After Operating for Months Without SUP or CO, Plush to Make Its Case Before Plan Commission
Speaking of downtown fun ...
I see on the City Plan Commission's agenda for tomorrow that downtown ultra-lounge Plush is hoping to get its specific use permit reupped -- and that the CPC, at the moment, is recommending denial. Long story short: Its two-year SUP expired in September of last year and wasn't renewed. Nevertheless, says the agenda, "the applicant has continued to operate the establishment illegally; i.e. without a Specific Use Permit, a valid Certificate of Occupancy or a dance hall license." Code compliance cited the place twice in April for operating without a valid CO; a month later the Dallas Police Department cited it for not having a valid dance-hall license.
At issue, in part, is Plush's insistence that it's not only a club, but also a restaurant -- which is actually how its CO was issued in the first place. But CPC staff says that when inspectors paid the club a visit, "the kitchen was being utilized for storage." Not only that, but ...
By operating an alcoholic beverage establishment at street level, the applicant has not complied with the provisions of PDD No. 619. Given that the applicant has not complied with applicable zoning regulations and standards, staff cannot support this request for a Specific Use Permit. However, if the Commission chooses to recommend approval, staff suggests a condition which clearly states that the alcoholic beverage establishment limited to a bar, lounge or tavern may not operate on the ground floor.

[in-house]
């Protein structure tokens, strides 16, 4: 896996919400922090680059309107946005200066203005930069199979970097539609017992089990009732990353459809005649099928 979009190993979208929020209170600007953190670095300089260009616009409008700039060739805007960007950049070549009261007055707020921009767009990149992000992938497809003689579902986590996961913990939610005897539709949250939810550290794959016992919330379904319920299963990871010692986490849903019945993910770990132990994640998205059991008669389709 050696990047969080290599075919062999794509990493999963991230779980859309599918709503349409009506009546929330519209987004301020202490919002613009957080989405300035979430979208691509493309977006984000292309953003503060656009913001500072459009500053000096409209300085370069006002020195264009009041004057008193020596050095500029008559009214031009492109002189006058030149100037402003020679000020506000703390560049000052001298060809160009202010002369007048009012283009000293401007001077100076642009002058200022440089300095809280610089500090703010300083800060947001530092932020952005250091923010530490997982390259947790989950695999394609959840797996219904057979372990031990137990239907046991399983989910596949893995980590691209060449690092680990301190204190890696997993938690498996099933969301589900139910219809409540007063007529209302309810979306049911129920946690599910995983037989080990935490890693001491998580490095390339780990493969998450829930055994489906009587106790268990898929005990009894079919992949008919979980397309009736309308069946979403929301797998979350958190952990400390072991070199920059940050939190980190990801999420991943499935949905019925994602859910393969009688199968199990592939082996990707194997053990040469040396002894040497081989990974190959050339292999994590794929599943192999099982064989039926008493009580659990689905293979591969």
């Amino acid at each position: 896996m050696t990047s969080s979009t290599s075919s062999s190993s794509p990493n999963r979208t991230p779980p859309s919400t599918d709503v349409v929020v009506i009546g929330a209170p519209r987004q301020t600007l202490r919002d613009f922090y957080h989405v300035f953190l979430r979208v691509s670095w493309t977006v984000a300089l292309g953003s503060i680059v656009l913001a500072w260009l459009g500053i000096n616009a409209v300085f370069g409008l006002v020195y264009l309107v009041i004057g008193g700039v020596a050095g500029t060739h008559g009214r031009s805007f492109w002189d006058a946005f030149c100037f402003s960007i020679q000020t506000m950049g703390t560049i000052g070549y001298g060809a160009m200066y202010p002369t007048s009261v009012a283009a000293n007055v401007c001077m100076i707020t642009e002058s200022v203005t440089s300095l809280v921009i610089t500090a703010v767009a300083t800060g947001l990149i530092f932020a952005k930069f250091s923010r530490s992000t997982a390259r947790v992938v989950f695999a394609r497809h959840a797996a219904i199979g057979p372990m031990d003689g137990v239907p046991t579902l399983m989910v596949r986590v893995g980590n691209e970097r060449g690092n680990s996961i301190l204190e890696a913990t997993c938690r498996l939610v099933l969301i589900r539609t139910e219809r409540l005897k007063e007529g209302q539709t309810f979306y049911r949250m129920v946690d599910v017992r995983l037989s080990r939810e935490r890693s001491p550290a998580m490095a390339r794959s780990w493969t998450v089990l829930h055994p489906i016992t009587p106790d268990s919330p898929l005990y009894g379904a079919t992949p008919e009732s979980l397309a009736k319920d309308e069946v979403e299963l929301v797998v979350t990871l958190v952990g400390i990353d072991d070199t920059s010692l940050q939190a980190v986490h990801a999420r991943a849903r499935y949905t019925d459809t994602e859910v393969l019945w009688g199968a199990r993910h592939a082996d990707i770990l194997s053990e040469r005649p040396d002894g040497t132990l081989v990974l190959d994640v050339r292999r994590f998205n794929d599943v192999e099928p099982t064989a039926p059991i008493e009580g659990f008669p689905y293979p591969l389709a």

Plush was originally before the CPC in July, at which point the commissioners opted to push it to this month's meeting. Says Bryan Foster, the Main Street club's owner, "they gave us 30 days to have the kitchen up and running." And he tells Unfair Park he's done just that: "We served 125 people for lunch on Friday." He says the kitchen wasn't being used because Plush "didn't do a whole lot of business, we lost a lot of money," and so it was shut down till further notice.
But now, he insists, it's all good: "We just got fortunate and relaunched our marketing campaign," which will include food. When asked about his prospects tomorrow, Foster says, "I think we'll be fine."
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